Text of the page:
Objective: This study aimed to investigate the exact prevalence of familial hypercholesterolemia (FH) in the general population, taking advantage of the fact that five low-density lipoprotein receptor (LDLR) founder mutations account for 78% of FH cases in Finland.
Methods: Five LDLR founder mutations, FH-North Karelia, FH-Helsinki, FH-Pogosta, FH-Turku, and FH-Pori, were genotyped and serum lipid levels were measured in a large collection of Finnish population cohorts (n = 28,465), including the National FINRISK Study and the Health 2000 Study. Follow-up data were obtained from national healthcare registries.
Results: The combined prevalence of three of the five FH founder mutations (FH-North Karelia, FH-Helsinki, and FH-Pogosta) was 0.12% (95% CI 0.07-0.16%), while FH-Turku and FH-Pori were not identified in the present sample cohort. Our data suggest that the estimated total prevalence of FH in Finland is at least 0.17%. Approximately half of the 35 FH mutation carriers used lipid-lowering medication at the time of the baseline investigation. LDL cholesterol levels were on average 2 mmol/L higher in mutation carriers than in non-carriers (p < 0.001) but did not differ between FH mutation carriers with and without lipid-lowering medication. During the follow-up for 13 years, one mutation carrier encountered a probable sudden cardiac death, two mutation carriers suffered from a stroke, and one from a myocardial infarction.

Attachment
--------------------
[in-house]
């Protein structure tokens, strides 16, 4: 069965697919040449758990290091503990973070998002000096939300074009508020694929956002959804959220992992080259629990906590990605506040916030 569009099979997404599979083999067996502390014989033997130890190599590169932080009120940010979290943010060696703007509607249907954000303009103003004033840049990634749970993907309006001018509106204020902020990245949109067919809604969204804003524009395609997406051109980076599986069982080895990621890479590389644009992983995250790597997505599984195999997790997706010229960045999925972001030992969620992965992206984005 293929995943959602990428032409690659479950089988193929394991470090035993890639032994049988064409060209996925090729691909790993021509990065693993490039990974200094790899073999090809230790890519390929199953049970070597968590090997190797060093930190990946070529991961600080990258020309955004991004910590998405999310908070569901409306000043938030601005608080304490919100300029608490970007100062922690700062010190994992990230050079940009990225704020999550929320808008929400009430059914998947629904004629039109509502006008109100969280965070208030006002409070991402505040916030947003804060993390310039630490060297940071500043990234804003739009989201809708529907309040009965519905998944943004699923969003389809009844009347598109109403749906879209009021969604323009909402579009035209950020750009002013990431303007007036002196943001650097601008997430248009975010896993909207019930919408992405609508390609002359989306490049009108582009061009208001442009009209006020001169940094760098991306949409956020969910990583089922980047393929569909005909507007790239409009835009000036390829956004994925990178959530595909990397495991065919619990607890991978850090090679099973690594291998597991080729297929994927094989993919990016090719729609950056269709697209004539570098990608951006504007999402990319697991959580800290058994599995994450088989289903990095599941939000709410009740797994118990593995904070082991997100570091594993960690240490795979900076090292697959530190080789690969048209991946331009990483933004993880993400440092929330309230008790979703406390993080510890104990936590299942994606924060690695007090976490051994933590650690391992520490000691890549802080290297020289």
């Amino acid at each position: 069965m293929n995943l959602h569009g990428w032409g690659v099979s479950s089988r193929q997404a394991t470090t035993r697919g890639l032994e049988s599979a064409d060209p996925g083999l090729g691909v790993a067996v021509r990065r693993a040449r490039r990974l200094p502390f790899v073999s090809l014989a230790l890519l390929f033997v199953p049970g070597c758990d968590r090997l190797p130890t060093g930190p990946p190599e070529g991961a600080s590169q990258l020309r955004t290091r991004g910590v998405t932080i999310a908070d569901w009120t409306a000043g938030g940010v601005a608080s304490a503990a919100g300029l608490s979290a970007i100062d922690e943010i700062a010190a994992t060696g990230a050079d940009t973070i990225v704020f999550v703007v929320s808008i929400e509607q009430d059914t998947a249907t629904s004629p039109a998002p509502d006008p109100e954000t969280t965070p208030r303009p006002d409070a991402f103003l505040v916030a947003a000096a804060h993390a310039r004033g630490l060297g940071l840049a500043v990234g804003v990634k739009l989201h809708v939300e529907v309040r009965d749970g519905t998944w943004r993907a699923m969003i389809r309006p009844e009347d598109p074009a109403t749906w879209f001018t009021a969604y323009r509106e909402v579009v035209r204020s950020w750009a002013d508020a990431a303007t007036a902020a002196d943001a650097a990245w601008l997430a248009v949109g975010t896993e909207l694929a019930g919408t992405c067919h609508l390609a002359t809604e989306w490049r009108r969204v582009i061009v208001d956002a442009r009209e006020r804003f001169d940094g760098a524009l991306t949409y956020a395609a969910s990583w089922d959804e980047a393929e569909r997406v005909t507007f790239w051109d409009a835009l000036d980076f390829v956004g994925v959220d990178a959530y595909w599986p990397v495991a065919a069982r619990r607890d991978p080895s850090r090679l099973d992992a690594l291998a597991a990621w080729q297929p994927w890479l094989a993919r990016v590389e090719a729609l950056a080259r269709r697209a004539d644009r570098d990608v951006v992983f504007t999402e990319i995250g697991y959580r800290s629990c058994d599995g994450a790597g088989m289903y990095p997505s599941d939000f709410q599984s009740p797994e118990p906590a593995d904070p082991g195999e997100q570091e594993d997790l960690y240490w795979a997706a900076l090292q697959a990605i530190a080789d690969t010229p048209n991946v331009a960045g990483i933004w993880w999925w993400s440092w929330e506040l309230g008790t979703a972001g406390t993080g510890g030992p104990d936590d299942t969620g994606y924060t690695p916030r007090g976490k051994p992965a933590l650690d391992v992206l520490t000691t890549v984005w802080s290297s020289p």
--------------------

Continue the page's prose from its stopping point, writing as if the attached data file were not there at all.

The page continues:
Conclusions: In Finland, at least 1 in 600 individuals is estimated to have FH. A marked undertreatment of FH was observed in LDLR mutation carriers.
Keywords: Familial hypercholesterolemia; Genetic epidemiology; Genetics; Low-density lipoprotein receptor; Mutation.
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